Crash Test expert, Gerald Goupil explains about the Insurance Institute for Highway Safety’s Test Verification Program.
With so many vehicle models on the market, each being refined or refreshed each year, it’s nearly impossible for the Insurance Institute for Highway Safety (IIHS) to test every model. Therefore, in order to provide the consumer with the most comprehensive data, IIHS leverages a process they referred to as “Test Verification.”
In the simplest terms, “Test Verification” is a process that allows automakers to provide the Institute with crash test data which the Institute utilizes to define the vehicle’s ratings. This crash test data can be submitted from a variety of test modes including driver-side small overlap, passenger-side small overlap, moderate overlap, and side impact full vehicle crash tests. These tests must be executed according to the Institute’s parameters and must include high-speed video footage, intrusion measurements, and crash test dummy injury data.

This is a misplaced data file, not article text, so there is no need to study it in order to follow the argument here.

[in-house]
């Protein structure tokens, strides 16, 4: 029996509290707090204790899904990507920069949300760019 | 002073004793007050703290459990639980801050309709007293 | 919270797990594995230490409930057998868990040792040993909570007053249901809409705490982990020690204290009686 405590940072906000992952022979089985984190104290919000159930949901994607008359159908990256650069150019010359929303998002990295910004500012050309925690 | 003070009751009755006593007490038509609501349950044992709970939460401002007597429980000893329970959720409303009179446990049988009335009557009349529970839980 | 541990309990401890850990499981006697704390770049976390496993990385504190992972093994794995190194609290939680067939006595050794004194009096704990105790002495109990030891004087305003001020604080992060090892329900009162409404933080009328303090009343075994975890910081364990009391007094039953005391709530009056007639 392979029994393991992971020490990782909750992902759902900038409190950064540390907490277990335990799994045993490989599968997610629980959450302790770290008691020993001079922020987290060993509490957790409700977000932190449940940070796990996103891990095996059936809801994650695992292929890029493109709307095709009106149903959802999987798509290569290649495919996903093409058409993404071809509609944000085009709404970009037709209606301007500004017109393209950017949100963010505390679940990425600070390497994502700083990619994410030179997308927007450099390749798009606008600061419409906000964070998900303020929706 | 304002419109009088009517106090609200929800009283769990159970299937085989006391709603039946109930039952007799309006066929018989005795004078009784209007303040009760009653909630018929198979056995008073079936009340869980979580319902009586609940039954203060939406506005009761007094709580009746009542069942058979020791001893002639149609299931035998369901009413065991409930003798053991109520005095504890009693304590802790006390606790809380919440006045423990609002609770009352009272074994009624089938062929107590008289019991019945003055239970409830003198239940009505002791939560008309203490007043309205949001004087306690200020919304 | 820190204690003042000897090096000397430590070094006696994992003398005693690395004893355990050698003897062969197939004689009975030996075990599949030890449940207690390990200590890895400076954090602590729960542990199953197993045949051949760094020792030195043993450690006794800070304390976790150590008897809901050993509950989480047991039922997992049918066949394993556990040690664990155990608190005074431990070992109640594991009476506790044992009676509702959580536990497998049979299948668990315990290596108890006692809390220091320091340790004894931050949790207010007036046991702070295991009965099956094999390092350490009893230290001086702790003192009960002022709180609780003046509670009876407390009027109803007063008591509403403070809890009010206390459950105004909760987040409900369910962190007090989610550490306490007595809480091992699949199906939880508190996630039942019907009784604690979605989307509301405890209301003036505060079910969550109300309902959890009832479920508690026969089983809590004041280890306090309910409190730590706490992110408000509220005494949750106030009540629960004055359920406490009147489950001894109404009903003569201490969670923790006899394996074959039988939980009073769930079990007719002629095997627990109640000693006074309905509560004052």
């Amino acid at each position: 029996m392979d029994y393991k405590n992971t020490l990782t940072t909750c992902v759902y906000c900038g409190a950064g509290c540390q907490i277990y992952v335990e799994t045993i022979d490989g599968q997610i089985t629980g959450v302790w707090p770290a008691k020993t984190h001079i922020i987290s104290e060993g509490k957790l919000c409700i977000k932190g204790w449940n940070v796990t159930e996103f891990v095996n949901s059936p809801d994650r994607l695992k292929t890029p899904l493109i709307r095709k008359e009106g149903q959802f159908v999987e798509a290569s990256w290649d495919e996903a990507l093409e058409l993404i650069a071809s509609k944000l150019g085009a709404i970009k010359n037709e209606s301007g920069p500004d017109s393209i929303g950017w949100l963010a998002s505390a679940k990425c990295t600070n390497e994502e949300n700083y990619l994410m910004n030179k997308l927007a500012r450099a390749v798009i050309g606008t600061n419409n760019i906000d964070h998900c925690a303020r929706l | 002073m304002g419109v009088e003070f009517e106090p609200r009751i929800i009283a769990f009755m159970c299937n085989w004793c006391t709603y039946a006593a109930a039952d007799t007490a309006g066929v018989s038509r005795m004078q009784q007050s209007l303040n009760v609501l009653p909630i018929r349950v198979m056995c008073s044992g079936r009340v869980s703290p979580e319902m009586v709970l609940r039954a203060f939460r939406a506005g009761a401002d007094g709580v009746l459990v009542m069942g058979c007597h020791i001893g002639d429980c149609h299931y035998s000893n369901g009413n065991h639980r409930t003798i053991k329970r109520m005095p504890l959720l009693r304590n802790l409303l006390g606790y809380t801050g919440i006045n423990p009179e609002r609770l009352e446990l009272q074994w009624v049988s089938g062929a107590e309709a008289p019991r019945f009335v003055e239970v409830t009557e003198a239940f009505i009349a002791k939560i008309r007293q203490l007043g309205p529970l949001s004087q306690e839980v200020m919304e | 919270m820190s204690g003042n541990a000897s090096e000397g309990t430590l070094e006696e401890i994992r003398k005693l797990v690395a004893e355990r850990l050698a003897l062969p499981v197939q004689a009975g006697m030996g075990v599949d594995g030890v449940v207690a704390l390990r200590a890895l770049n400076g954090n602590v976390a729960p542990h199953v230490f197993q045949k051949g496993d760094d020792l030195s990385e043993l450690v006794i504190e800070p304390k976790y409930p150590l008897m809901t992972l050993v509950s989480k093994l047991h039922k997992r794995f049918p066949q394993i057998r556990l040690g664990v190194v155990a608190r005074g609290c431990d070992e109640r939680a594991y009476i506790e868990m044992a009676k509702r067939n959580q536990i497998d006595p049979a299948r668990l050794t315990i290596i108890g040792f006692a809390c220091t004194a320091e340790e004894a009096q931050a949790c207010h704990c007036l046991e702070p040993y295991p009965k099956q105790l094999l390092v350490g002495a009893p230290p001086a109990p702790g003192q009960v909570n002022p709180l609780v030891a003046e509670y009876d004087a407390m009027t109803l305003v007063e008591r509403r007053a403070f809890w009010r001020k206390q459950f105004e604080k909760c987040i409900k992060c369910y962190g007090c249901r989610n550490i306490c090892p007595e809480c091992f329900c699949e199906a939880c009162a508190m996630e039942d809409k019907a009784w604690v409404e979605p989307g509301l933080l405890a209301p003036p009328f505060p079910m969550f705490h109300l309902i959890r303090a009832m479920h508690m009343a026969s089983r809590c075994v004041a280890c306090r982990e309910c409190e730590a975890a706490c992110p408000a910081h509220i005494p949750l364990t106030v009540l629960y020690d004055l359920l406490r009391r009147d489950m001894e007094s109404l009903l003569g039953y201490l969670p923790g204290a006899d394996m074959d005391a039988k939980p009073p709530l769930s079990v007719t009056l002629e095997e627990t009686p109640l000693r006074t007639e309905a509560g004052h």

“The challenge for some automakers is that they either do not have the internal capability or capacity to run such tests,” Goupil commented. “But in the U.S., automakers can rely on independent test labs, such as Calspan, to run additional tests for them.” Calspan’s state-of-the-art crash lab is located in Buffalo, N.Y. and was recently recognized by Automotive Testing Technology International as the “Crash Test Facility of the Year”.
Learn more about Calspan’s crash testing capabilities.